Zaw Zaw, who was among a group of 66 students detained at the
SDC after attempting a protest march over a riot at the
Burmese student camp, died on June 13 while undergoing
emergency medical treatment at the Police Hospital in Bangkok.

An aid worker said Zaw Zaw was known to have long suffered a
brain problem and had twice before been sent to the hospital
for treatment.

The students blame police ignorance and lack of "humanitarian
sympathy" towards Zaw Zaw, and the Interior Ministry for its
"stern and unbending" policy towards Burmese students.

They said they expected to collect Zaw Zaw's body soon and
would try to hold a funeral this week. (TN)  

June 23, 1995
Ellie Tesher

In a University of Toronto office, an 84 year old mathematician, Israel
Halperin, pursues human rights-collecting signatures of Nobel laureates
and other supporters on behalf of political prisoners. The voice of his
bulletin, reaching thousands, has added to the international clamor that
ultimately saw some of them free.

He is currently devoted to the cause of Aung San Suu Kyi, 50, the
courageous Burmese Nobel Peace Prize winner enduring her sixth years of
house arrest under the brutal military regime.

Like the campaign to end apartheid in South Africa and free Nelson
Mandela, there's a groundswell of activity toward Suu Kyi's release and
the restoration of human rights in Burma,-renamed Myanmar by the junta
that arrested her and bloodily crushed the democratic movement she led.
Canada has called on the State Law and Order Restoration Council (SLORC)
government to release her and all political prisoners. Canada has
co-sponsored similarly worded resolutions in the United Nations General
Assembly and the U.N Commission for Human Rights.

But critics say curbs on growing trade and investment in Burma are
needed. SLORC boasts foreign investment of $2.4 billion since 1988.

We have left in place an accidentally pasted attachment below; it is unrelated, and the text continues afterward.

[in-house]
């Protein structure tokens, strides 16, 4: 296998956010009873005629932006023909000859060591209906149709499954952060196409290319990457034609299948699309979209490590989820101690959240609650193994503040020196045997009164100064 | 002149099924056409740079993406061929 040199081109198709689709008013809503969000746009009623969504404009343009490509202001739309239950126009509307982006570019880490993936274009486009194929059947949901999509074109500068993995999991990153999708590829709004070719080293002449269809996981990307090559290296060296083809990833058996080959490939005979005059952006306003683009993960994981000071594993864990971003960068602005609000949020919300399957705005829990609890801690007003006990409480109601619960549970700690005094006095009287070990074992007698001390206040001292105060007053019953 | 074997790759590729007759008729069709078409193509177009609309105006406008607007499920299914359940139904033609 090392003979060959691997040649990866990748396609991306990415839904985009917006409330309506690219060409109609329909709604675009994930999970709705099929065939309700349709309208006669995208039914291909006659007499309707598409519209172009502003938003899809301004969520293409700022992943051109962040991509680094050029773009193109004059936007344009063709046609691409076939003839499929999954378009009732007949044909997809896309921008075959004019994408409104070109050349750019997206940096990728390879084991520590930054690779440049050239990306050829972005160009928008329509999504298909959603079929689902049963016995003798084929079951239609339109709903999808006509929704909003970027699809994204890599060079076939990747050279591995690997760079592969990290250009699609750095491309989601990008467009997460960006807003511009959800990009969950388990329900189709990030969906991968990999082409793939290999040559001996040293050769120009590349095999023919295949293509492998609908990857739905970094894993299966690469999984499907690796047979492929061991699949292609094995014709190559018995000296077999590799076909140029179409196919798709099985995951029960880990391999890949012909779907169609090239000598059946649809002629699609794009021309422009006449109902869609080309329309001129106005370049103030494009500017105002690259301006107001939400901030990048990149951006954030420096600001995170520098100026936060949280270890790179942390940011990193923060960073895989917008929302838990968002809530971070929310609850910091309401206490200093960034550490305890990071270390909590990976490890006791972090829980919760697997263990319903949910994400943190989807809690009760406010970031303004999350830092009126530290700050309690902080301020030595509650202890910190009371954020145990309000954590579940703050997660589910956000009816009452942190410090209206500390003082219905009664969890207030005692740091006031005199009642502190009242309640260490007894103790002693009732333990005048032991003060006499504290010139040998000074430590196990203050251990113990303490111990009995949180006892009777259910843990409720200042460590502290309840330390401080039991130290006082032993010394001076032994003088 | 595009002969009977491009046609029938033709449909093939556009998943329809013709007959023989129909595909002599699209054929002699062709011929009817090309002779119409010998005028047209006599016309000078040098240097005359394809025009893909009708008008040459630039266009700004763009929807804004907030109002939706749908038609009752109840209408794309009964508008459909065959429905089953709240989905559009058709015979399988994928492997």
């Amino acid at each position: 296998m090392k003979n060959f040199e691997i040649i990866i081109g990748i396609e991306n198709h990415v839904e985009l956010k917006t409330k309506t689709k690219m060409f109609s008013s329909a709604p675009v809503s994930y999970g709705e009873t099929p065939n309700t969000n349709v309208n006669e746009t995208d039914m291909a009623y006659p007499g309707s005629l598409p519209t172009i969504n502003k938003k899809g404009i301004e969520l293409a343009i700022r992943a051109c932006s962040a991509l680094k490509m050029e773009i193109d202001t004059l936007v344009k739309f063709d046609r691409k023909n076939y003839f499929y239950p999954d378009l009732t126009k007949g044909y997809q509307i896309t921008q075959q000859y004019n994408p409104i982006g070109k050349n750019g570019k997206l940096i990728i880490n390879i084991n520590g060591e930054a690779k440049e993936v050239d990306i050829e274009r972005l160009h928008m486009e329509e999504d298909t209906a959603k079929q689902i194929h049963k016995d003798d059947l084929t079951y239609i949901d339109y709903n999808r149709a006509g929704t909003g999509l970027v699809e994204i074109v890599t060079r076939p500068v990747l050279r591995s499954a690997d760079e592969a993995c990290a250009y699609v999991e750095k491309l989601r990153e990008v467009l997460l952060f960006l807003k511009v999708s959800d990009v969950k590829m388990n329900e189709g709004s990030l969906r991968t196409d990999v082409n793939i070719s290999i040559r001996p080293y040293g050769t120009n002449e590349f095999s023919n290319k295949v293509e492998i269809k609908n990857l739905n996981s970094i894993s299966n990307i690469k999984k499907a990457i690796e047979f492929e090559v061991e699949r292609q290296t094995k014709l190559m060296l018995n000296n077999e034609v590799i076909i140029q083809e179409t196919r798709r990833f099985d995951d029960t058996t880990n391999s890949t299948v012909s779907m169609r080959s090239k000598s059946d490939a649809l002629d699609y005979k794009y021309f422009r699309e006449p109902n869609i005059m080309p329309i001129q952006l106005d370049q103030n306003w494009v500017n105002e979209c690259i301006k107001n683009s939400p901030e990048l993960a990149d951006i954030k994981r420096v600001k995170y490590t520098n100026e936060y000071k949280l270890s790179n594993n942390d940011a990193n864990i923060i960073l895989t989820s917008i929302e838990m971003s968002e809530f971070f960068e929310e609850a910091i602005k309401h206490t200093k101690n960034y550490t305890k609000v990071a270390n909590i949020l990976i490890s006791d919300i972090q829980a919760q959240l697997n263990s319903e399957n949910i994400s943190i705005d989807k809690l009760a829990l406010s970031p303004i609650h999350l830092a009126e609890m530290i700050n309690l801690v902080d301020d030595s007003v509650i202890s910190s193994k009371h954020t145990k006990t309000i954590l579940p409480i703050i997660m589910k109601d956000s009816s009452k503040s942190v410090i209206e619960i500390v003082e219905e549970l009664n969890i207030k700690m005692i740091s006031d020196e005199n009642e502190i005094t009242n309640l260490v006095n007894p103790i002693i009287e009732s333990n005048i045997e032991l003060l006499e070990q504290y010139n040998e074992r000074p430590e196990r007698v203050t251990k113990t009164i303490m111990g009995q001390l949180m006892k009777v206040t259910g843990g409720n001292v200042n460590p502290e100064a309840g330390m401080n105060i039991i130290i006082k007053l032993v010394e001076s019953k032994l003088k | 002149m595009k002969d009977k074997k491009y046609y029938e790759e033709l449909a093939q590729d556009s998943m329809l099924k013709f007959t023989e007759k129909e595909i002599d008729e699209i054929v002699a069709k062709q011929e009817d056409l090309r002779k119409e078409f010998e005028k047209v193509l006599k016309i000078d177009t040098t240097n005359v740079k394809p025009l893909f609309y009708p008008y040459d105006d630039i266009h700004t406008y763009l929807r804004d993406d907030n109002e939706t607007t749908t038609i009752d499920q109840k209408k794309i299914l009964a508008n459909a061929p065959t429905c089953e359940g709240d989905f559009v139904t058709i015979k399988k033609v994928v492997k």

They decry the recent statement by Foreign Affairs Minister Andre'
Ouellet, that current Liberal policy no longer links trade with human

The argument of " constructive engagement " to justify trade for boosting
a destitute area, doesn't wash in Burma where profits and jobs go to the
corrupt military and a supportive elite. Nothing has trickled down to the
people, among the world's poorest and subject to slave labor.
French gas company Total, in partnership with California based Unocal
also operates, protests include pressure against Consumer's Gas and B.C.
Gas, which buy Unocal gas. Critics say villages have been forcibly
re-located to make way for the pipeline and thousands conscripted,
unpaid, to build an accompanying railway.

Two Canadian companies doing business in Burma, co-operating with SLORC,
are Northern Telecom (Nortel), which has sold cellular phones to the city
of Mandalay, and Ivanhoe Capital Corporation, a B.C.-based copper and
gold mining firm.

PepsiCo, which owns many companies and food products-including Pepsi,
Frito-Lay, Doritos, Pizza Hut, Taco Bell and KFC-has been object of a
growing boycott for its heavy presence in Burma with two bottling plants
and sponsorship of trade fairs.

Many companies have bailed out of Burma after shareholders pressure and
consumer complaints: Eddie Bauer, Liz Claiborne and Macy's, which had
contracted manufacturing under their labels to Burmese factories owned by
the military.

Petro-Canada left Burma in 1992. Jeans giants Levi Strauss & Co. pulled
out ahead of pressure.  If Suu Kyi, who once stared down gun-toting
soldiers until their order to shoot was countermanded, inspires any
message, its this: We, too, can take a stand for

Toronto Lawyer Paul Copeland is spearheading a campaign to get Toronto
City Council, and eventually Metro Council, to stop buying from firms
that do business in Burma.

Such "selective purchasing " law was passed in Berkeley, Cal., and is
pending in Seattle and the state of Massachusetts. The motions comes
before city council this July 17. You can write to the
executive members at the Councillor's Office, City Hall, 2nd floor, 100
Queen St. W., Toronto, M5H 2N2 or fax them at 392-1050. Mayor Barbara